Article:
Literature & Film

This course is designed to provide students with another approach to studying English. It starts with the belief that there are many forms of text, all of which need to be read and interpreted. The two forms of text we will consider—linguistic and cinematic—are among the most widely interpreted forms of expression. Thus, the observant and thoughtful student will find many opportunities to observe the art of film as narrative and to explore the ways in which the art of literature has changed with the growing popularity of film.

Literature & Film offers a wide range of reading material from classic to contemporary, reflecting a diverse set of cultural backgrounds. Required reading includes The Invention of Morel, The Maltese Falcon, The Chronicle of a Death Foretold, The Lone Ranger and Tonto Fistfight in Heaven, Frankenstein, 1984 and V for Vendetta, as well as various short stories and poems, critical essays, news stories, screenplays and film reviews. Students will be expected to write critiques and other forms of analysis for both the literary works and the films. Students are also required to write an extended critical analysis of a literary work and its film adaptation (Literary Analysis Paper/ Term Paper).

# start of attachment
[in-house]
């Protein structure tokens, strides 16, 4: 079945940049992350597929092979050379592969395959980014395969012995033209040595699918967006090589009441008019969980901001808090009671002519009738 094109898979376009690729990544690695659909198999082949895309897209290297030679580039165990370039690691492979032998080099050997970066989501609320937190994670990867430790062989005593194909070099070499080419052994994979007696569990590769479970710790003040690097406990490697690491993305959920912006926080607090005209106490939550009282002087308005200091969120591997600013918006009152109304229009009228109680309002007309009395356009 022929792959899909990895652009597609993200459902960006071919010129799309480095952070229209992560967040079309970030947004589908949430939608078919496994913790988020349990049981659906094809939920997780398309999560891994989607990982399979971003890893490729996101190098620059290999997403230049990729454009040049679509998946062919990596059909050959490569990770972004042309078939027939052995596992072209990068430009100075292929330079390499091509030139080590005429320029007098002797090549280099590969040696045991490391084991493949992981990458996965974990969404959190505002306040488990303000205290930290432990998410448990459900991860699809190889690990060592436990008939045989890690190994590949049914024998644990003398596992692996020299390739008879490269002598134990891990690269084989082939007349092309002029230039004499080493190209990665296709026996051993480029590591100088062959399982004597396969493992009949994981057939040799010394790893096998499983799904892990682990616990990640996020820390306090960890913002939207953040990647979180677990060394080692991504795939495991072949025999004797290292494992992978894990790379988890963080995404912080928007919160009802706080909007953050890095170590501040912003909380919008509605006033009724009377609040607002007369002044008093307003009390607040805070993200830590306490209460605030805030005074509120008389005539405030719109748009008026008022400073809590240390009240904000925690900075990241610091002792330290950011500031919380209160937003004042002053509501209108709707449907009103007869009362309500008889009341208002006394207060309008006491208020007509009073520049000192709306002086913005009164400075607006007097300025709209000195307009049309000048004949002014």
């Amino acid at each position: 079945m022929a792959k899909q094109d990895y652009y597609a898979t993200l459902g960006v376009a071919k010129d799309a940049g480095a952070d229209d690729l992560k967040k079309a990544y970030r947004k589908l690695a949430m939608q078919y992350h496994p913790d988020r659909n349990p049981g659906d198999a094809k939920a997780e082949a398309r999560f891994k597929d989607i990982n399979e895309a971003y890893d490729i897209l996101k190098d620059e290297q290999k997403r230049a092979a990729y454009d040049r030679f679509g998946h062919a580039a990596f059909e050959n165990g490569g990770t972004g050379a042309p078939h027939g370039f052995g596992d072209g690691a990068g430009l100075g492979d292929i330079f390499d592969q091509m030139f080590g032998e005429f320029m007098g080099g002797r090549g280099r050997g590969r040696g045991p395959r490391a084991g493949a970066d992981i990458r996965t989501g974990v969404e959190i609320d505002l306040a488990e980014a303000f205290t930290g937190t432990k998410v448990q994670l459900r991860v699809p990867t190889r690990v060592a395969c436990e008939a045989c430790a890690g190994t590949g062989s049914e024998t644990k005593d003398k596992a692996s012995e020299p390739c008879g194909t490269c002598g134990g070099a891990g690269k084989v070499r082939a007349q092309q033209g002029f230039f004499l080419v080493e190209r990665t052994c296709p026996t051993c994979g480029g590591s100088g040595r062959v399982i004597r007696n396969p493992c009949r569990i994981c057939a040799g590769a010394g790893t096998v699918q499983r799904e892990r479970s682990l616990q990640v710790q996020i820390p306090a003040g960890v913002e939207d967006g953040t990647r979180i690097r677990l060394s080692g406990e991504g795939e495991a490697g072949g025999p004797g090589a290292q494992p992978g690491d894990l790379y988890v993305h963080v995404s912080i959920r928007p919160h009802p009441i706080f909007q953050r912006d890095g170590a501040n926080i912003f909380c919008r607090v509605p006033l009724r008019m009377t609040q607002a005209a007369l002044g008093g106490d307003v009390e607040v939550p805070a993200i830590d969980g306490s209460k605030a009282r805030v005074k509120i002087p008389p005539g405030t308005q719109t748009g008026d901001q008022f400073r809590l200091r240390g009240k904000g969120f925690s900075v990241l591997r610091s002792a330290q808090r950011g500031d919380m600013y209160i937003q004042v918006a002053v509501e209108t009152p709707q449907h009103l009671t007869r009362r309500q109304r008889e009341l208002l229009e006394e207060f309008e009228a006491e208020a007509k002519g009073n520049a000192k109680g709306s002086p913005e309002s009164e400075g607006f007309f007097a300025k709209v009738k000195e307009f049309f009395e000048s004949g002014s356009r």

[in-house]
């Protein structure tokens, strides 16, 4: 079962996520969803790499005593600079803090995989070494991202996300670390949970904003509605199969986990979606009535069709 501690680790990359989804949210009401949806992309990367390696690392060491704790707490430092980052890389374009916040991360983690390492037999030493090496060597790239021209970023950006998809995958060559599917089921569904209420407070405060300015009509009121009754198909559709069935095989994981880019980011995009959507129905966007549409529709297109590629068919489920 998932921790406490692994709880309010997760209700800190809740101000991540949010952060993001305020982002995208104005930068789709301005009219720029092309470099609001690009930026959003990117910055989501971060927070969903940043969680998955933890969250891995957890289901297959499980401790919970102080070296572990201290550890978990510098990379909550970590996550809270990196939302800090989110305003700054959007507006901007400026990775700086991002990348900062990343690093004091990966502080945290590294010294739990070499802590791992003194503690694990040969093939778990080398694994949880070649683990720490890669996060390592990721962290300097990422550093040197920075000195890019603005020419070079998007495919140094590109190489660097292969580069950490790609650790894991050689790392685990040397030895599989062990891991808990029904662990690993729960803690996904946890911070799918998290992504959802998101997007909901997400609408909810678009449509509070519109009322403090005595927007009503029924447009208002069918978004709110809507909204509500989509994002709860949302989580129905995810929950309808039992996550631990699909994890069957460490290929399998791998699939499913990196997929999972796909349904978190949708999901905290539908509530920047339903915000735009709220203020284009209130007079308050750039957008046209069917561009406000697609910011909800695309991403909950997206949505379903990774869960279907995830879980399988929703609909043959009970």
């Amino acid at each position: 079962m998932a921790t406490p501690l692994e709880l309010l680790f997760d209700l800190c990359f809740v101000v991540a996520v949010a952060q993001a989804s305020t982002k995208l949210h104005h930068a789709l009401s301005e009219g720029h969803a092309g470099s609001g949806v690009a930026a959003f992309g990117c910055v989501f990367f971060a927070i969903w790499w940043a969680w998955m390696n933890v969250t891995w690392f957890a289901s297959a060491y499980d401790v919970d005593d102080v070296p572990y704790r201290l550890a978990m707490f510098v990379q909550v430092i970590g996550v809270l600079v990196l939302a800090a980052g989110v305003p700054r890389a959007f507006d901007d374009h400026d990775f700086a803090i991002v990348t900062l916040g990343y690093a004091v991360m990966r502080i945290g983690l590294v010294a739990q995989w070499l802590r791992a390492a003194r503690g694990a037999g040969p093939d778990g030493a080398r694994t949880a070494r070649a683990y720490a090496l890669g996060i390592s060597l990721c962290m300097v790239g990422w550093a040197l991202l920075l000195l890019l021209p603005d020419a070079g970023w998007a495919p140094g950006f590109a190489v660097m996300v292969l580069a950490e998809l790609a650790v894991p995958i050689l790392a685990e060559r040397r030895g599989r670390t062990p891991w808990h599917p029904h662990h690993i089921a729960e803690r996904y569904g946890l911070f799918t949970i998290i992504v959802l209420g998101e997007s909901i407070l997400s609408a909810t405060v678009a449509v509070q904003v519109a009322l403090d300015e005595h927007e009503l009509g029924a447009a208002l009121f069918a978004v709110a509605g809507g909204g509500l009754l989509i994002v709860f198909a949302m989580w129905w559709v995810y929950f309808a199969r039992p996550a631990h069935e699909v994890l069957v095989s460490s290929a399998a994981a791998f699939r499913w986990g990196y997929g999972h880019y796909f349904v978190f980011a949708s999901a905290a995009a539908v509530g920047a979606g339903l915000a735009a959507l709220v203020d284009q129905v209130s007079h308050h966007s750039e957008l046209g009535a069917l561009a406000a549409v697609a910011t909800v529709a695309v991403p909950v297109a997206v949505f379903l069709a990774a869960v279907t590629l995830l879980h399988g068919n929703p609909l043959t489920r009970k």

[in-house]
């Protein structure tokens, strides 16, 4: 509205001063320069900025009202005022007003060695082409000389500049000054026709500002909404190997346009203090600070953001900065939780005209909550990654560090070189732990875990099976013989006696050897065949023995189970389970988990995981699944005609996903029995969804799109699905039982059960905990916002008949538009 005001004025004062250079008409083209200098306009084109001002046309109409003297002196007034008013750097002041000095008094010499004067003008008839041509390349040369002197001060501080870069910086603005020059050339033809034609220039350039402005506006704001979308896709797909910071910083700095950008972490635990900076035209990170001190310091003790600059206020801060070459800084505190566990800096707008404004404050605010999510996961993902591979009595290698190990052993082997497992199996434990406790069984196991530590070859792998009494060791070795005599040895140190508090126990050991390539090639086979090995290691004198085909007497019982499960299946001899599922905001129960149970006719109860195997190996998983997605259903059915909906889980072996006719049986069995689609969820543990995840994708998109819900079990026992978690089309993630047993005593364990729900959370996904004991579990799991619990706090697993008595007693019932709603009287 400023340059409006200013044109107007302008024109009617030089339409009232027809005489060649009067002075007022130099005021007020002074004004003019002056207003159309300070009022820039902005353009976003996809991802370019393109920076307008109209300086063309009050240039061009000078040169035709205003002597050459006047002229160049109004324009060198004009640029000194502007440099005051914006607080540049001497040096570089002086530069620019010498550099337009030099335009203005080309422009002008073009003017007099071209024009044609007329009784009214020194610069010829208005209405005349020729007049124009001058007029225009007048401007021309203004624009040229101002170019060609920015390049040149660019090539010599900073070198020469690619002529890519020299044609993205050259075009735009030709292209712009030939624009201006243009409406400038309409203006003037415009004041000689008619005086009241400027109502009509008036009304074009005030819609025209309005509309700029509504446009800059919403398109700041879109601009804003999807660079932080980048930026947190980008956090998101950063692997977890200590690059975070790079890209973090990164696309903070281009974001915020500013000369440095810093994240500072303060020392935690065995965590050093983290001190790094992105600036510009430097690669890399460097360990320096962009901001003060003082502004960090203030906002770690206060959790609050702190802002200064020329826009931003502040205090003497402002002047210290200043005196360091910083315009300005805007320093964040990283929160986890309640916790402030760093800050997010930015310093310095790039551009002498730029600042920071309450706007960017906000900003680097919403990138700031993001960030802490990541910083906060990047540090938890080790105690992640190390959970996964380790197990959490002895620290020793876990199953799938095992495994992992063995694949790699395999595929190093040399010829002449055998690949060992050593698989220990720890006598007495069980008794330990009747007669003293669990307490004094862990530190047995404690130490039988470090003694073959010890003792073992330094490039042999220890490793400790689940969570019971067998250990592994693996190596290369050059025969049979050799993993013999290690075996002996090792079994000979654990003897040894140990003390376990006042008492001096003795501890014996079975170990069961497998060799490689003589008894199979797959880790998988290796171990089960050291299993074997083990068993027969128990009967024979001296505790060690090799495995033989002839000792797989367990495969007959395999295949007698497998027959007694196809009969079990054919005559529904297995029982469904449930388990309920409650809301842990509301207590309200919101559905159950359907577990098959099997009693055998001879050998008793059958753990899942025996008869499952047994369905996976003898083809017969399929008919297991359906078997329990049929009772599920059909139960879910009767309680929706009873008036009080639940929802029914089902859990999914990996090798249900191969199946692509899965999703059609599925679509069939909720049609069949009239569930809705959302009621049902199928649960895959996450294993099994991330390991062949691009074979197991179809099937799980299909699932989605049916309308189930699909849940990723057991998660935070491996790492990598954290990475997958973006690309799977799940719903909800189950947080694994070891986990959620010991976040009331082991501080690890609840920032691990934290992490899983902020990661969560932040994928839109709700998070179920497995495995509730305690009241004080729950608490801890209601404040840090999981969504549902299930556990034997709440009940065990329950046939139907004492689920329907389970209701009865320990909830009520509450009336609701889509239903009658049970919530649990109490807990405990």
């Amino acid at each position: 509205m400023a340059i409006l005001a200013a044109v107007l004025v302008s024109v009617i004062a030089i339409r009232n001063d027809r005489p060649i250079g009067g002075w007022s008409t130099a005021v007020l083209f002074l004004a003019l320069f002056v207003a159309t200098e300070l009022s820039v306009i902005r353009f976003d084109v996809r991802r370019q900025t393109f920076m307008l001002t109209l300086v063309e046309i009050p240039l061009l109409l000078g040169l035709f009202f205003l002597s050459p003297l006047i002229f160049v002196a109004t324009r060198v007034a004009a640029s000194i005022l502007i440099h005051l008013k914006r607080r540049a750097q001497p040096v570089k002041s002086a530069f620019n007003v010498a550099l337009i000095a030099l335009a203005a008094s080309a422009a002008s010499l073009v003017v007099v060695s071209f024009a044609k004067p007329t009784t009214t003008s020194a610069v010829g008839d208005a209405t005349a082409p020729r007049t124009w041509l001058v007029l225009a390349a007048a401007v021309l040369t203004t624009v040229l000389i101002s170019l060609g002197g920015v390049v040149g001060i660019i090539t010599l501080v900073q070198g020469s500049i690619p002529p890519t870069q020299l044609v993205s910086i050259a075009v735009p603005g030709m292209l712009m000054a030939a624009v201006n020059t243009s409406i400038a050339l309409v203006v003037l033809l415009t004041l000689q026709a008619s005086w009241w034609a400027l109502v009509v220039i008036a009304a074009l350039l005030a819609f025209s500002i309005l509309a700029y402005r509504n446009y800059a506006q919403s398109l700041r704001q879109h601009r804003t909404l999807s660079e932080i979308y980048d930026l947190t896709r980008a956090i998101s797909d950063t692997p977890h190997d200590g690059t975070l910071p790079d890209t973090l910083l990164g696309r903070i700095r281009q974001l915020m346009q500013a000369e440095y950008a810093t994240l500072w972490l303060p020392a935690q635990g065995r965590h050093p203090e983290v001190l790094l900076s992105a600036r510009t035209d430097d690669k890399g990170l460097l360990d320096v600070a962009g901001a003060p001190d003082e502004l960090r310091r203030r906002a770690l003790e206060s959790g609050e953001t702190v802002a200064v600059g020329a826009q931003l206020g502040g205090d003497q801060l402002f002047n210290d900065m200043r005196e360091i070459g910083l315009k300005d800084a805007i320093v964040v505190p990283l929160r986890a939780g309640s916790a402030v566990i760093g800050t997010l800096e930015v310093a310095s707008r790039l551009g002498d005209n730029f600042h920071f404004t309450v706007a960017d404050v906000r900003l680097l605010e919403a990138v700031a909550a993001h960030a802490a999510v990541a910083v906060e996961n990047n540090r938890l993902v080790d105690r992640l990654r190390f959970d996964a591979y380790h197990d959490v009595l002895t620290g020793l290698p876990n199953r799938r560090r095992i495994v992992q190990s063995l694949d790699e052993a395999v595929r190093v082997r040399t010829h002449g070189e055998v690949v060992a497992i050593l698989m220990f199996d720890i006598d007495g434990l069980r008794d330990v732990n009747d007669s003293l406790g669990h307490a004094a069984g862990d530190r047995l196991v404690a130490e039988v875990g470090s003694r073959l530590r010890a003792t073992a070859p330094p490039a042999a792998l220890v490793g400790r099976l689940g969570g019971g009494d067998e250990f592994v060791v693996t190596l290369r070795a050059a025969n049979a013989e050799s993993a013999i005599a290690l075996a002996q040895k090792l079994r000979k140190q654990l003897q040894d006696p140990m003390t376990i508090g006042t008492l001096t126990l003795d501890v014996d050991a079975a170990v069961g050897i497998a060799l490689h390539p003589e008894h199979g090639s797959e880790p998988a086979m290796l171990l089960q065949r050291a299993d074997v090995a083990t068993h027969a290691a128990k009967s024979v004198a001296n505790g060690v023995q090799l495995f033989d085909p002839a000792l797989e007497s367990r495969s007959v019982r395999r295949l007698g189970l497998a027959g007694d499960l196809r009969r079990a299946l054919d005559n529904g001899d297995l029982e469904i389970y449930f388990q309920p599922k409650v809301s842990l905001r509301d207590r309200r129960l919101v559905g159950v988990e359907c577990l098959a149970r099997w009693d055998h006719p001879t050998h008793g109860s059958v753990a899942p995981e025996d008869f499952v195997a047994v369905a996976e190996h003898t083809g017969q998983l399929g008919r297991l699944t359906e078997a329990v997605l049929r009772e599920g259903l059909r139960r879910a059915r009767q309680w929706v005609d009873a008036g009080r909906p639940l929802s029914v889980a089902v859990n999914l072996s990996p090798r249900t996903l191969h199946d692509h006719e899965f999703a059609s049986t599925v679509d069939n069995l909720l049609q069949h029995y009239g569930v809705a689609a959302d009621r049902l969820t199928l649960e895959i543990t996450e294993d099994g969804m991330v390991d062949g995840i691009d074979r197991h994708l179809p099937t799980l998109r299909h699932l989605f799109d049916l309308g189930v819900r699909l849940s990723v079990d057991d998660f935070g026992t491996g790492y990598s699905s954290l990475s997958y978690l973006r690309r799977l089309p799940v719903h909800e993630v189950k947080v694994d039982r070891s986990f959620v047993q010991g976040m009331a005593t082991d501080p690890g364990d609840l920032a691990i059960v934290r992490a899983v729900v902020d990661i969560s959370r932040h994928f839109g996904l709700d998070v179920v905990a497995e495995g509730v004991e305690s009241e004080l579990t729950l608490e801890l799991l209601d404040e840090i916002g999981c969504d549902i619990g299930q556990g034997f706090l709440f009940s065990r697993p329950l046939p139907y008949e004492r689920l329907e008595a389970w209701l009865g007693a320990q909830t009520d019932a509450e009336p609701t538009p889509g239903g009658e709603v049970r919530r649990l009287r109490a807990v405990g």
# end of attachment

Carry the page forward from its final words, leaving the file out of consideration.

Some films will be assigned for homework, not viewed entirely in class. Participants will study both recent and classic films, American and foreign films, studio and independent pictures, features and documentaries. Some films will be in black/white and have subtitles. Some analysis of paintings and music will also occur as a part of class activities. This class will probably not involve the creation of student film, unless it is part of the larger framework of film analysis. Students do not need to know how a film is made in order to take this class. Every student needs to turn in a signed permission sheet to be able to watch some of the films assigned.